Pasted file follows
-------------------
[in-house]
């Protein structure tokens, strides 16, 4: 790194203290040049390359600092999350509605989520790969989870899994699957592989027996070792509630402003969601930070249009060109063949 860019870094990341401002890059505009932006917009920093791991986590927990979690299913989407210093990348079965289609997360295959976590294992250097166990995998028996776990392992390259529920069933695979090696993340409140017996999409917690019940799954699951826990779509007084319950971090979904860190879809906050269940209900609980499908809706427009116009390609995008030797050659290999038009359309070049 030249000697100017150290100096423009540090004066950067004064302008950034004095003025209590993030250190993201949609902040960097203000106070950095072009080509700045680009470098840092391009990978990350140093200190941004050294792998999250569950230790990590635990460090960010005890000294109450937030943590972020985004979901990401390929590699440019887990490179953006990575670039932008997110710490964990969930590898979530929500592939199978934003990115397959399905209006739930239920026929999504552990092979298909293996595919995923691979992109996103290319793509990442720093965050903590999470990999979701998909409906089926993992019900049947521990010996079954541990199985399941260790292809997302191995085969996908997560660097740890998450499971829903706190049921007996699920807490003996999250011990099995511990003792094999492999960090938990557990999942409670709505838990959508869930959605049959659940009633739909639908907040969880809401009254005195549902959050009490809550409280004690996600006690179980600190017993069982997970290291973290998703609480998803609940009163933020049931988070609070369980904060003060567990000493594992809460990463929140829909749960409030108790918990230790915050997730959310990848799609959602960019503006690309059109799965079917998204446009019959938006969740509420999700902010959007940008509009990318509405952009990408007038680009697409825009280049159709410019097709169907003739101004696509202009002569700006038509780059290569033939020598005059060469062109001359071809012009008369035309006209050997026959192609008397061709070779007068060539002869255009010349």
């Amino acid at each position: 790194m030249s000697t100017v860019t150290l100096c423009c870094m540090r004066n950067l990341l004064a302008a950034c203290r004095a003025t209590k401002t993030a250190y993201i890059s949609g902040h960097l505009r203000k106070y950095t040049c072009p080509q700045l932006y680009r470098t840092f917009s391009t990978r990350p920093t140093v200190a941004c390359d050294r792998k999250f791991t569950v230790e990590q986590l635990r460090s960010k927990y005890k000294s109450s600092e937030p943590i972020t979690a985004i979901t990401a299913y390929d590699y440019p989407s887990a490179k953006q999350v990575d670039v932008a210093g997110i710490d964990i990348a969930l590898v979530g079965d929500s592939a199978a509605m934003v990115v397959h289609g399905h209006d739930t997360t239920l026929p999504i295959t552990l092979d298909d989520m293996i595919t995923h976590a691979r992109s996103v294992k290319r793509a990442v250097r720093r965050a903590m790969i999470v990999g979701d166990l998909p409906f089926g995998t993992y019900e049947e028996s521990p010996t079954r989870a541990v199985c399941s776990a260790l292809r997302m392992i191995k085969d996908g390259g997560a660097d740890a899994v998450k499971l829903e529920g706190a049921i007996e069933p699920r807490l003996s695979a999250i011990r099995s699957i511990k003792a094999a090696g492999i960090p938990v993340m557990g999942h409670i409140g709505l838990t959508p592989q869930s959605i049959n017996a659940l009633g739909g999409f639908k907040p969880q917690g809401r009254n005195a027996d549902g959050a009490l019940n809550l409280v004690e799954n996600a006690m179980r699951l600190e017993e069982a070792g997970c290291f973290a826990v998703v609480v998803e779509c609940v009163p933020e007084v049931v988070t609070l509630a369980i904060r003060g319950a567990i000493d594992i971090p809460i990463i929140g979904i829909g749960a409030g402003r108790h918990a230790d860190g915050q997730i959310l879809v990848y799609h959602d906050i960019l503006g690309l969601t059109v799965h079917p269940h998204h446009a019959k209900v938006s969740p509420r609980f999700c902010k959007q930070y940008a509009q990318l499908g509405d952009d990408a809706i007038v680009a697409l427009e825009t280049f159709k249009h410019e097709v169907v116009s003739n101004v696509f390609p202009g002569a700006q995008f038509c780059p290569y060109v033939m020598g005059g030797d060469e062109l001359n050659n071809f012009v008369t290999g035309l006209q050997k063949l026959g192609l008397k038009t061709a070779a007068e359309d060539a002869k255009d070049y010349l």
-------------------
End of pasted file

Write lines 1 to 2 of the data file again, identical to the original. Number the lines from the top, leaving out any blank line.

[in-house]
């Protein structure tokens, strides 16, 4: 790194203290040049390359600092999350509605989520790969989870899994699957592989027996070792509630402003969601930070249009060109063949 860019870094990341401002890059505009932006917009920093791991986590927990979690299913989407210093990348079965289609997360295959976590294992250097166990995998028996776990392992390259529920069933695979090696993340409140017996999409917690019940799954699951826990779509007084319950971090979904860190879809906050269940209900609980499908809706427009116009390609995008030797050659290999038009359309070049 030249000697100017150290100096423009540090004066950067004064302008950034004095003025209590993030250190993201949609902040960097203000106070950095072009080509700045680009470098840092391009990978990350140093200190941004050294792998999250569950230790990590635990460090960010005890000294109450937030943590972020985004979901990401390929590699440019887990490179953006990575670039932008997110710490964990969930590898979530929500592939199978934003990115397959399905209006739930239920026929999504552990092979298909293996595919995923691979992109996103290319793509990442720093965050903590999470990999979701998909409906089926993992019900049947521990010996079954541990199985399941260790292809997302191995085969996908997560660097740890998450499971829903706190049921007996699920807490003996999250011990099995511990003792094999492999960090938990557990999942409670709505838990959508869930959605049959659940009633739909639908907040969880809401009254005195549902959050009490809550409280004690996600006690179980600190017993069982997970290291973290998703609480998803609940009163933020049931988070609070369980904060003060567990000493594992809460990463929140829909749960409030108790918990230790915050997730959310990848799609959602960019503006690309059109799965079917998204446009019959938006969740509420999700902010959007940008509009990318509405952009990408007038680009697409825009280049159709410019097709169907003739101004696509202009002569700006038509780059290569033939020598005059060469062109001359071809012009008369035309006209050997026959192609008397061709070779007068060539002869255009010349």